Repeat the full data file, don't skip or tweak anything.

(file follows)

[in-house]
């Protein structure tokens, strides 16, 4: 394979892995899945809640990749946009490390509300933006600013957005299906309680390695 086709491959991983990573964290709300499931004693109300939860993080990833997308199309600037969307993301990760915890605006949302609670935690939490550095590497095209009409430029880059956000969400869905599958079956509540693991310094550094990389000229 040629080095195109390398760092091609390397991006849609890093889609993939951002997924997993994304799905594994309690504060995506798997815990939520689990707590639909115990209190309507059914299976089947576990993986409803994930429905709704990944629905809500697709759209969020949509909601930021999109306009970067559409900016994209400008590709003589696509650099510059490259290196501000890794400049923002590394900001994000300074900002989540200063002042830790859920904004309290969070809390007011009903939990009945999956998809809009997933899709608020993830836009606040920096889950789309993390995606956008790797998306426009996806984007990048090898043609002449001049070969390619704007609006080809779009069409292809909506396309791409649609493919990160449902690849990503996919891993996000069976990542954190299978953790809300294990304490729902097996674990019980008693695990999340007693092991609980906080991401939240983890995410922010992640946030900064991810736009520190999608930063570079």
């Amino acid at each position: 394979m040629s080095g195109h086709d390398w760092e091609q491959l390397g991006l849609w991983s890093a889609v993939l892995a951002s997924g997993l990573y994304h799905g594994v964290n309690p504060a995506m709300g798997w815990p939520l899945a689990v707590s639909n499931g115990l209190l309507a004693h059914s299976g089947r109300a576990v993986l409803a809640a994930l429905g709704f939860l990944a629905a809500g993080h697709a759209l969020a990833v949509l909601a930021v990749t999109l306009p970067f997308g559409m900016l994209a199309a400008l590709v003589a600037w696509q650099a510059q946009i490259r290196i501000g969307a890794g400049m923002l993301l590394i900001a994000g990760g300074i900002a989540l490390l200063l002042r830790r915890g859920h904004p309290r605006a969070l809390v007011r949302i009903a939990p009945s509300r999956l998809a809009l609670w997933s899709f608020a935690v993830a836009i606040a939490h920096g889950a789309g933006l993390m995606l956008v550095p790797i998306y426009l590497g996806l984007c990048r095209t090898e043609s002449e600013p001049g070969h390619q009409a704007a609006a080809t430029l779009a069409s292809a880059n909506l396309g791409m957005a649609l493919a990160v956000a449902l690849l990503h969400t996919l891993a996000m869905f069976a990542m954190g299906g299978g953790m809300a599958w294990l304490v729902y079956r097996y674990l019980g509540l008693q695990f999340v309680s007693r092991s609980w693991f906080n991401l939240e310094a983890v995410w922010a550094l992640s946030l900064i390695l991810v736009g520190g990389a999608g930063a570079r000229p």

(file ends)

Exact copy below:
[in-house]
């Protein structure tokens, strides 16, 4: 394979892995899945809640990749946009490390509300933006600013957005299906309680390695 086709491959991983990573964290709300499931004693109300939860993080990833997308199309600037969307993301990760915890605006949302609670935690939490550095590497095209009409430029880059956000969400869905599958079956509540693991310094550094990389000229 040629080095195109390398760092091609390397991006849609890093889609993939951002997924997993994304799905594994309690504060995506798997815990939520689990707590639909115990209190309507059914299976089947576990993986409803994930429905709704990944629905809500697709759209969020949509909601930021999109306009970067559409900016994209400008590709003589696509650099510059490259290196501000890794400049923002590394900001994000300074900002989540200063002042830790859920904004309290969070809390007011009903939990009945999956998809809009997933899709608020993830836009606040920096889950789309993390995606956008790797998306426009996806984007990048090898043609002449001049070969390619704007609006080809779009069409292809909506396309791409649609493919990160449902690849990503996919891993996000069976990542954190299978953790809300294990304490729902097996674990019980008693695990999340007693092991609980906080991401939240983890995410922010992640946030900064991810736009520190999608930063570079």
């Amino acid at each position: 394979m040629s080095g195109h086709d390398w760092e091609q491959l390397g991006l849609w991983s890093a889609v993939l892995a951002s997924g997993l990573y994304h799905g594994v964290n309690p504060a995506m709300g798997w815990p939520l899945a689990v707590s639909n499931g115990l209190l309507a004693h059914s299976g089947r109300a576990v993986l409803a809640a994930l429905g709704f939860l990944a629905a809500g993080h697709a759209l969020a990833v949509l909601a930021v990749t999109l306009p970067f997308g559409m900016l994209a199309a400008l590709v003589a600037w696509q650099a510059q946009i490259r290196i501000g969307a890794g400049m923002l993301l590394i900001a994000g990760g300074i900002a989540l490390l200063l002042r830790r915890g859920h904004p309290r605006a969070l809390v007011r949302i009903a939990p009945s509300r999956l998809a809009l609670w997933s899709f608020a935690v993830a836009i606040a939490h920096g889950a789309g933006l993390m995606l956008v550095p790797i998306y426009l590497g996806l984007c990048r095209t090898e043609s002449e600013p001049g070969h390619q009409a704007a609006a080809t430029l779009a069409s292809a880059n909506l396309g791409m957005a649609l493919a990160v956000a449902l690849l990503h969400t996919l891993a996000m869905f069976a990542m954190g299906g299978g953790m809300a599958w294990l304490v729902y079956r097996y674990l019980g509540l008693q695990f999340v309680s007693r092991s609980w693991f906080n991401l939240e310094a983890v995410w922010a550094l992640s946030l900064i390695l991810v736009g520190g990389a999608g930063a570079r000229p």